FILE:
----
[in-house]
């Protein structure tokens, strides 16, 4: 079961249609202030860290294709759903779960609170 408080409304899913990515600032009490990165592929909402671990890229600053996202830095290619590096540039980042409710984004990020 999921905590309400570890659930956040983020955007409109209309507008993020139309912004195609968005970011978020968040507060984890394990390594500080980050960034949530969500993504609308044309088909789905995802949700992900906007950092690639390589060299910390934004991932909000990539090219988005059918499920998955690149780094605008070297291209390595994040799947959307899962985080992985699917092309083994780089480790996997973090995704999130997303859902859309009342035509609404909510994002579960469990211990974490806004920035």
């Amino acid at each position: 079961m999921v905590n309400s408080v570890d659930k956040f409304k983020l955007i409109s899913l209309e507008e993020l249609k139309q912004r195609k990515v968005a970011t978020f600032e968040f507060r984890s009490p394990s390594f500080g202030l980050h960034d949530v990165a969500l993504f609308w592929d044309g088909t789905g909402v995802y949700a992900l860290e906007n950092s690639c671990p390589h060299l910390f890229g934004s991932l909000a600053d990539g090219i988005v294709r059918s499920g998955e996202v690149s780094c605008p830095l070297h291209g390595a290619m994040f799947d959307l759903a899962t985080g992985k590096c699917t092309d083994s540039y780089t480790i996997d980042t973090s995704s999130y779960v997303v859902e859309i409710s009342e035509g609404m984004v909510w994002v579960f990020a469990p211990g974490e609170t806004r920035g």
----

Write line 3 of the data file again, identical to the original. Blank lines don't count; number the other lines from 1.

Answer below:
């Amino acid at each position: 079961m999921v905590n309400s408080v570890d659930k956040f409304k983020l955007i409109s899913l209309e507008e993020l249609k139309q912004r195609k990515v968005a970011t978020f600032e968040f507060r984890s009490p394990s390594f500080g202030l980050h960034d949530v990165a969500l993504f609308w592929d044309g088909t789905g909402v995802y949700a992900l860290e906007n950092s690639c671990p390589h060299l910390f890229g934004s991932l909000a600053d990539g090219i988005v294709r059918s499920g998955e996202v690149s780094c605008p830095l070297h291209g390595a290619m994040f799947d959307l759903a899962t985080g992985k590096c699917t092309d083994s540039y780089t480790i996997d980042t973090s995704s999130y779960v997303v859902e859309i409710s009342e035509g609404m984004v909510w994002v579960f990020a469990p211990g974490e609170t806004r920035g």